2012 Harley-Davidson Sportster SuperLow vs. Triumph America [Video]
Prestige-brand cruisers that won’t crush your pocketbook
2012 Triumph America $8299 – $8599
The SuperLow’s compact dimensions open doors to the cruiser world for riders that, well, also have their own compact dimensions and are on a limited budget. The America, on the other hand, is a reg’lar-size machine. But it also comes with a price that won’t induce sticker shock, making it an excellent alternative for cost-conscious riders that don’t require a somewhat-specialized rider triangle.
I was surprised at the stark contrast between each bike’s rider layout when I had my first opportunity to switch immediately from the SuperLow to the America
You’ll sit mostly upright in the Triumph’s large, wide saddle (the passenger seat is also roomy), and the sweeping pull-back handlebar makes for a natural, easy reach. In contrast to the Harley’s mid-mount foot controls, the America’s footpegs are mounted forward, but close enough to complete its relaxed rider triangle. Despite the considerably roomier cockpit, you never feel like you’re slouching in the seat that’s 27.1 inches above the tarmac.
Furthermore, Triumph achieved this low seat height without chopping down rear suspension travel: the America’s dual coil-over shocks provide 3.7 inches of travel – effectively double what the SuperLow provides out back. This additional travel pays dividends in the form of a suppler, forgiving ride, especially when you encounter crummy pavement.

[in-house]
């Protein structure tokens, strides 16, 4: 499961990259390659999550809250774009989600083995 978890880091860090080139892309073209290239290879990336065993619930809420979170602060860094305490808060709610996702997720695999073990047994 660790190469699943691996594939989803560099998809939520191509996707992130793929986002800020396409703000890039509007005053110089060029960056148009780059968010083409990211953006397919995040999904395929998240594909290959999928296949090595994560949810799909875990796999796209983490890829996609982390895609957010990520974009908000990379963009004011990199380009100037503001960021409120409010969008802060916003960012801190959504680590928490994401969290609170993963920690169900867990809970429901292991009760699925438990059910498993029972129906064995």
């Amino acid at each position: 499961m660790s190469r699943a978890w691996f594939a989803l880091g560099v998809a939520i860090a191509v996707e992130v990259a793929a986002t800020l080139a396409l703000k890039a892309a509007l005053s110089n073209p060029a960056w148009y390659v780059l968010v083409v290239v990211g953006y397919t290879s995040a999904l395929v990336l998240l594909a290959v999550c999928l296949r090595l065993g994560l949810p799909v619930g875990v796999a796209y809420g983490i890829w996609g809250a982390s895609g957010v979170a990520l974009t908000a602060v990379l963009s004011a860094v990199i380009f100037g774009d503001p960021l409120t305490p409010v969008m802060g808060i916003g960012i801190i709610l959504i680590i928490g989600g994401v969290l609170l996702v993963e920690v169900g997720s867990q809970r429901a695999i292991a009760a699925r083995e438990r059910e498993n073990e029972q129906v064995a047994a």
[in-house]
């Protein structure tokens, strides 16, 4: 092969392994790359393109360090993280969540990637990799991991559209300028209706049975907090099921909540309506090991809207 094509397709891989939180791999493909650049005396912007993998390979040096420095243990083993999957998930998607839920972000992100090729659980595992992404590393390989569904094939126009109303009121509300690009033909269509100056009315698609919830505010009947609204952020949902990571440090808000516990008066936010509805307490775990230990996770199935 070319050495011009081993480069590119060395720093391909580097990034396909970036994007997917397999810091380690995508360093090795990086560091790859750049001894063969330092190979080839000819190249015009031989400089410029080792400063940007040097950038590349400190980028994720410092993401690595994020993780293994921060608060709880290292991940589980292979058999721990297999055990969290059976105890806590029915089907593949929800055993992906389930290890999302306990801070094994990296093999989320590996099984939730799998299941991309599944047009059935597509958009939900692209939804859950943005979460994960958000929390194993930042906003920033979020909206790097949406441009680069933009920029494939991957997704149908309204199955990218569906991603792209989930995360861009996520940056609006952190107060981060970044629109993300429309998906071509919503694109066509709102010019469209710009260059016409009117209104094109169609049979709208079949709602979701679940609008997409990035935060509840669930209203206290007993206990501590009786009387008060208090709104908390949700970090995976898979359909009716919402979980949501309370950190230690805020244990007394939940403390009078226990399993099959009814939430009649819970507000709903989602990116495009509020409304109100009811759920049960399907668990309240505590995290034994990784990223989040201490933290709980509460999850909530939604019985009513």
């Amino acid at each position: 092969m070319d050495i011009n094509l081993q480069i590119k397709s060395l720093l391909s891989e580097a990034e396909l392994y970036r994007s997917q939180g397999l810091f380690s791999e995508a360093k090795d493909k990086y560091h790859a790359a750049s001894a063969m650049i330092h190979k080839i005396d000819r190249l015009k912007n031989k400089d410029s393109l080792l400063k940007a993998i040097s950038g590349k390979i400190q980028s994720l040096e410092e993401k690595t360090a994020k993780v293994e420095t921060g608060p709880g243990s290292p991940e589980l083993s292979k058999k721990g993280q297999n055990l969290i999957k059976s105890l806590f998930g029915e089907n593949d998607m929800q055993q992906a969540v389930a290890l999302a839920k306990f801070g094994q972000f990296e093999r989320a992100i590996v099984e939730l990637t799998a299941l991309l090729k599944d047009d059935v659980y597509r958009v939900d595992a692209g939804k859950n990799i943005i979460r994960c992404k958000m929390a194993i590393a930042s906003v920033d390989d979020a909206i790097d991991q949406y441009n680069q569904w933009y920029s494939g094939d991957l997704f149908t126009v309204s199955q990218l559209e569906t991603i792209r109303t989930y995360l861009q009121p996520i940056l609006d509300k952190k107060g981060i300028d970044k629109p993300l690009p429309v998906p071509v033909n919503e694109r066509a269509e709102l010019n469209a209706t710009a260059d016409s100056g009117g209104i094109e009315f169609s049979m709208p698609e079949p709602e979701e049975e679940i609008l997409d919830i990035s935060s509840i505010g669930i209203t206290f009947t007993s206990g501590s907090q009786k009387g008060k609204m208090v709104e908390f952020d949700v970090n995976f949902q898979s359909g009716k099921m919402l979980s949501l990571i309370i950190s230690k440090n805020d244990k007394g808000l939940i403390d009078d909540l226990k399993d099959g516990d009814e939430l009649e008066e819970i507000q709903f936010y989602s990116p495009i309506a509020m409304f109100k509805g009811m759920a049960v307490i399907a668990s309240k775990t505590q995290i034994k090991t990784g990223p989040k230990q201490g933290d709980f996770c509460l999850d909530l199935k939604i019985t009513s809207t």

The America’s 63.6-inch wheelbase is long compared to the Harley’s wheelbase, and so I half expected this to surface in the form of lazy steering, but once again the Triumph took me by surprise. The extra inches between the America’s wheels benefited the bike by keeping the chassis stable, yet the bike’s steering geometry also provided light-action handling allowing me to dice around canyon corners without feeling like I was exerting excessive energy just to flick the Triumph from side to side.
When a rider will notice the America’s longer wheelbase is during tight radius U-turns and the like. The Harley can turn much tighter circles than the America. Smaller, shorter riders take note: the SuperLow is nimbler at lower speeds.
A single, two-piston front caliper and 310mm rotor are what the Triumph uses to slow down from the front-end, but the package is more than adequate. While the America’s front brake performance isn’t heaps better than the Harley’s, the Triumph nevertheless does offer a crisper, more authoritative feel at the lever. And the America has the useful feature of four-position adjustable clutch and brake levers; the Harley does not.
Instrumentation is as simple on the America as it is on the SuperLow. A speedo with LCD inlay sits above the Triumph’s big, chrome headlight, but rather than incorporate warning lamps in the speedo mount Triumph instead placed them in a gleaming chrome tank console that also encompasses the non-locking fuel cap (the SL’s cap also doesn’t lock).
We appreciated the Triumph’s rich two-tone paint and liquid-metal-like luster of its numerous chrome components, yet as noted in the America’s single-bike review, I couldn’t help but draw comparisons to Japanese cruiser styling, especially with little offenses like the cheap-looking stamped steel speedo mount and less than ideal routing of the clutch cable. However, I can over look these styling peccadilloes as minor tradeoffs for mirrors that are much more useful than the Harley’s.
The Triumph America is in some ways a typical Harley-clone, but its vertical-Twin powerplant is a welcome departure from the ubiquity of V-Twin-powered cruisers. Building on the America’s positives are its full-size rider ergos, excellent handling and a spirited engine.